The thirteenth edition of Roger Ebert’s Film Festival starts Wednesday with an eclectic mix of films whose sole qualifying criteria is that the world’s most famous film critic wants you to see them. Over five days, Ebert and his wife Chaz will play host to thirteen features ranging from documentaries (45365, Louder than a Bomb), American indies (Leaves of Grass, Tiny Furniture), and world classics (Metropolis, Umberto D). The festivities take place in the Virginia Theater at Ebert’s alma mater, the University of Illinois Urbana-Champaign, with an impressive roster of guests including Tilda Swinton (I Am Love), Richard Linklater (Me & Orson Welles) and Norman Jewison (Only You).
While Ebert is the driving force behind the festival, he will largely take a back seat during the presentation of his hand-picked films and invited VIPs due to his well-documented fight with salivary cancer that has left him unable to speak. Ebert made his condition the subject of a powerful presentation at the TED Conference last month, with his wife, two close friends, and the computerized voice of his MacBook taking turns delivering his address. Ebert’s TED Talk is a poignant reflection on the place that words and technology have in determining both one’s identity and the ability to have a fulfilling existence in society.
We caught up with Ebert to get a preview of what to expect at Ebertfest ’11:
Keyframe: It’s worth considering the meaning of Ebertfest for you in light of your recently posted TED Talk, which is now an instant viral video hit. You gave a life-affirming testimony of how digital and virtual technology enable you to continue living a very productive and socially active life, to speak without needing to “speak.” But what about a live public event, especially Ebertfest, where you are one of the main attractions? How do you experience Ebertfest differently than you did before you lost your ability to speak?
Ebert: It is completely different. For years I was on stage with every guest after every film. The use of a computer voice makes that kind of exchange impractical. On the other hand, I enjoy the wonderful participants we put onstage, including the Far-Flung Correspondents from my web site, and some of the contributors to Ebert Presents. Chaz has taken over the emcee duties, and is a natural.
Keyframe: This year’s Ebertfest has a distinctive South By Southwest theme; perhaps it’s no coincidence as you were on the Narrative Feature Jury of this year’s SXSW. Two films you are presenting, Natural Selection and Tiny Furniture, were the big winners of the last two years at SXSW. What distinguishes SXSW from all the other major US festivals?
Ebert: I wasn’t consciously looking for SWSW films; it sort of worked out that way. I think SXSW may be a little more outsider than the other major American festivals, a little more regional (in a good way). The films it draws gain something from their juxtaposition with the enormous presence at SXSW of music and interactive media. Some movie fans don’t quite realize that, of the three, film is probably third in importance at the festival. (Not to me, however.)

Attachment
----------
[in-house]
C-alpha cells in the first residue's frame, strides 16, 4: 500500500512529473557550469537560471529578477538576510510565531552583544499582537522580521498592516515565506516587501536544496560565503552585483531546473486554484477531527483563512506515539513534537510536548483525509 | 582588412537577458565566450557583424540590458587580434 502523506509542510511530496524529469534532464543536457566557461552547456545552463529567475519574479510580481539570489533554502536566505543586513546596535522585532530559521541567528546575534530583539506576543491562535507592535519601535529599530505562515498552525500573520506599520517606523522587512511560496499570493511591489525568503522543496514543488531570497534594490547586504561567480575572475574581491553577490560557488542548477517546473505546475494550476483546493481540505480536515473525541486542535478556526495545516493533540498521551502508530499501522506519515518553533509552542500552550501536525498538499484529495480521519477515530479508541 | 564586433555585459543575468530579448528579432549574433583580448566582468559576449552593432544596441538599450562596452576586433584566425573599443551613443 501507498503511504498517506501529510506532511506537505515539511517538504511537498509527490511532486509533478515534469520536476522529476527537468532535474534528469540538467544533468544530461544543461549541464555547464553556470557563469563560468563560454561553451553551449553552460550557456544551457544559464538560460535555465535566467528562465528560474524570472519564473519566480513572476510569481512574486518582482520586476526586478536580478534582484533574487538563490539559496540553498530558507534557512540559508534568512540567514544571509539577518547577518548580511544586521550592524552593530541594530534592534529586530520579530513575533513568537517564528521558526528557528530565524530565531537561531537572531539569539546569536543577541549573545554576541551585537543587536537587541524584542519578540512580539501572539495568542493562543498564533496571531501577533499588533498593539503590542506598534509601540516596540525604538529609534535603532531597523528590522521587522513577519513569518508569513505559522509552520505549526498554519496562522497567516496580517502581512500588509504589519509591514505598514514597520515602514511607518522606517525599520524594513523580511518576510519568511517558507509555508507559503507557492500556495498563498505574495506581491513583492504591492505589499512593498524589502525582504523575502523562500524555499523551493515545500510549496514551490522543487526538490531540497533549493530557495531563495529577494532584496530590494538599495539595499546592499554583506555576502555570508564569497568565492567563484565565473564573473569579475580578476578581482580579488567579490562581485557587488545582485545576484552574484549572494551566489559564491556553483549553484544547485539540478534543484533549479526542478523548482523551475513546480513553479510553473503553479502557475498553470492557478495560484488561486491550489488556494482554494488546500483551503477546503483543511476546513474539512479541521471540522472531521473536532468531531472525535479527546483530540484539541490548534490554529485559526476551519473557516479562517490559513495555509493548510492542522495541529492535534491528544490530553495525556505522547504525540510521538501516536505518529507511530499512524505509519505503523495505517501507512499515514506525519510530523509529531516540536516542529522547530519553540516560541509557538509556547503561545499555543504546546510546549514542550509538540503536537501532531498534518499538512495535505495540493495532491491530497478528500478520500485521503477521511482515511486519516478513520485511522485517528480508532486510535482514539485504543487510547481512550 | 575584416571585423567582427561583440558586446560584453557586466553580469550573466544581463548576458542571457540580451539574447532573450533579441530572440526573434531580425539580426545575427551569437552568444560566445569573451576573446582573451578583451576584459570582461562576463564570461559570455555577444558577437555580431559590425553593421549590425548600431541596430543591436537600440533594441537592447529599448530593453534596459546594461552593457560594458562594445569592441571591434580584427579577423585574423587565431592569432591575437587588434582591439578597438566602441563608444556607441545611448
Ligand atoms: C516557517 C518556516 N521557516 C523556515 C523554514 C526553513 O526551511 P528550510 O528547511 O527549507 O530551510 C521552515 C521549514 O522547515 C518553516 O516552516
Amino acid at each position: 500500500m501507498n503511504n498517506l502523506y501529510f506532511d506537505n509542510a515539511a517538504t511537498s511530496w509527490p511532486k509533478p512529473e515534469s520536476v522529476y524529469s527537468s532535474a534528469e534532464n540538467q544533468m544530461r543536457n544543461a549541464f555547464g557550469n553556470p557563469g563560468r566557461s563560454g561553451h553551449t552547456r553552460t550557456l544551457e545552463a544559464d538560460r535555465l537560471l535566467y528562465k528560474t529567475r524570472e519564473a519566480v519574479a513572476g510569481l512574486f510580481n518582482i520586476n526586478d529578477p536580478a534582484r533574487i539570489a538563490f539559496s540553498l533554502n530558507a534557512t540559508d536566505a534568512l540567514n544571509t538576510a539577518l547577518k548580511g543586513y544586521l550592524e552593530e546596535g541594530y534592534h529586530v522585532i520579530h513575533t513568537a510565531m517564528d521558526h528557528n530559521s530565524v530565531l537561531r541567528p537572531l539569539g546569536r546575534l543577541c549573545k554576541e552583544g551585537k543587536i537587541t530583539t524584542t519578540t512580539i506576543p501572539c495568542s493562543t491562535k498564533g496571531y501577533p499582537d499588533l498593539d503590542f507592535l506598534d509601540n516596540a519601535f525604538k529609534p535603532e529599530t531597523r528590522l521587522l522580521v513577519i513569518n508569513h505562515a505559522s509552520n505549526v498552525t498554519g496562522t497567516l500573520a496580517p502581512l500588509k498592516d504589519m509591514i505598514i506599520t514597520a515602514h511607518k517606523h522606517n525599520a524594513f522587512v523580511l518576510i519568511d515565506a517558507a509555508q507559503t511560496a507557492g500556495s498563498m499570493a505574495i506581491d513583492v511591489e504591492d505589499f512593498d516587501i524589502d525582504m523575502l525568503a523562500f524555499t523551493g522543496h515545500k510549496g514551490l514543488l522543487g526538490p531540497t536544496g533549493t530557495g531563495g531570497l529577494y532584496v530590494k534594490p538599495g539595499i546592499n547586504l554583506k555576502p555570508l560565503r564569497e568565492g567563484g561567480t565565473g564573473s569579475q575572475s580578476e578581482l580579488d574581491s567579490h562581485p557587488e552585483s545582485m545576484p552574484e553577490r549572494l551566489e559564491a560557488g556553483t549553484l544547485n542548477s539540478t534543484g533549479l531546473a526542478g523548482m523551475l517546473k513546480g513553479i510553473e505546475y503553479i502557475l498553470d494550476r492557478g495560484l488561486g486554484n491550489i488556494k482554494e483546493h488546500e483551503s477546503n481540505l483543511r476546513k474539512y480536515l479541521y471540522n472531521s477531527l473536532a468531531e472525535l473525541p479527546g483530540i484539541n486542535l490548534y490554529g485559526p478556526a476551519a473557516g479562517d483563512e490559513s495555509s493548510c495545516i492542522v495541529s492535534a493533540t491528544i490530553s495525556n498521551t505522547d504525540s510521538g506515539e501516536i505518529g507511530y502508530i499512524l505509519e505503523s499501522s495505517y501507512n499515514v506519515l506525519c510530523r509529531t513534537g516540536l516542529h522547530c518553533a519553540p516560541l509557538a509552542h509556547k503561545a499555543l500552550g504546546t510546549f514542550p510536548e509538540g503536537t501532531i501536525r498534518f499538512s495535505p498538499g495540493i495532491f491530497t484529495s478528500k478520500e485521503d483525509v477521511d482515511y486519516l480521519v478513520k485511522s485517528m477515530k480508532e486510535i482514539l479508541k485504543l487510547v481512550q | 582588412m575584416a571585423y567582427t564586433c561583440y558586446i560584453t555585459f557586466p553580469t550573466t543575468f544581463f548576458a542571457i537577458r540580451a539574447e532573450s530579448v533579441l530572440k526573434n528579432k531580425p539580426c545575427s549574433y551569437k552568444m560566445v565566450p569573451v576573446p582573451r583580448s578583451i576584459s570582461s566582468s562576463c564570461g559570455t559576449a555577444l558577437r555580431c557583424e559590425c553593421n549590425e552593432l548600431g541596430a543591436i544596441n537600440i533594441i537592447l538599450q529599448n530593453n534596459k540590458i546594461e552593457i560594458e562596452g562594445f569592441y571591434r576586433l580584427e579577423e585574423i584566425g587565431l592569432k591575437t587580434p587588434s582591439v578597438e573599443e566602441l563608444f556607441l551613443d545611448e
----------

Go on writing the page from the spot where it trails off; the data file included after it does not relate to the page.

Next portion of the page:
Keyframe: Ebertfest opens April 27 with a screening of the new restoration of Fritz Lang’s Metropolis with 30 minutes of re-discovered footage. How does the added footage improve or enhance what is already an all-time landmark in sci-fi cinema?
Ebert: It fills in some narrative gaps and answers some plot questions. It restores some gorgeous shots. It is as close as we will ever come to a director’s cut.
Watch other classic silent films by Fritz Lang, Woman in the Moon and Spies on Fandor.
Keyframe: I’m perhaps most intrigued by the inclusion of Only You. Director Norman Jewison and stars Marisa Tomei and Robert Downey Jr. all have long, distinguished filmographies, and this film hardly gets mentioned among them. How did you come back to this film for inclusion in the program?
Ebert: The festival started out being called “Roger Ebert’s Overlooked Film Festval.” I wanted to show films, genres and styles (including silent and B&W) that were overlooked. We changed the name, but the idea remains. I have admired Norman Jewison since I began reviewing. I love Only You. You’re right–it hardly gets mentioned. I also have great respect for Marisa Tomei and Robert Downey. So it all came together.
Keyframe: On April 30 Tilda Swinton will be on hand to present I Am Love. How would you describe what makes her such an unmistakable performer?
Ebert: She is her own person. I’ve run into her time and again at festivals, and we’ve talked a lot, but oddly enough I’ve never done a proper interview with her. I am so inspired by that photo we have in the program of her physically hauling a “cinema wagon” through the hills of Scotland to bring movies to outlying districts. As an actess, she he fearless and peerless, and has superb taste in directors. I Am Love really, really got to me.
Watch Tilda Swinton in Conceiving Ada and Teknolust on Fandor.
Keyframe: Your TED Talk was as riveting as a Hollywood drama, though a movie could never recreate the power of the moment captured on that stage between you, Chaz and your friends. Still I am curious, who would you and Chaz pick to play yourselves in a movie version of your life together?
Ebert: I have no idea!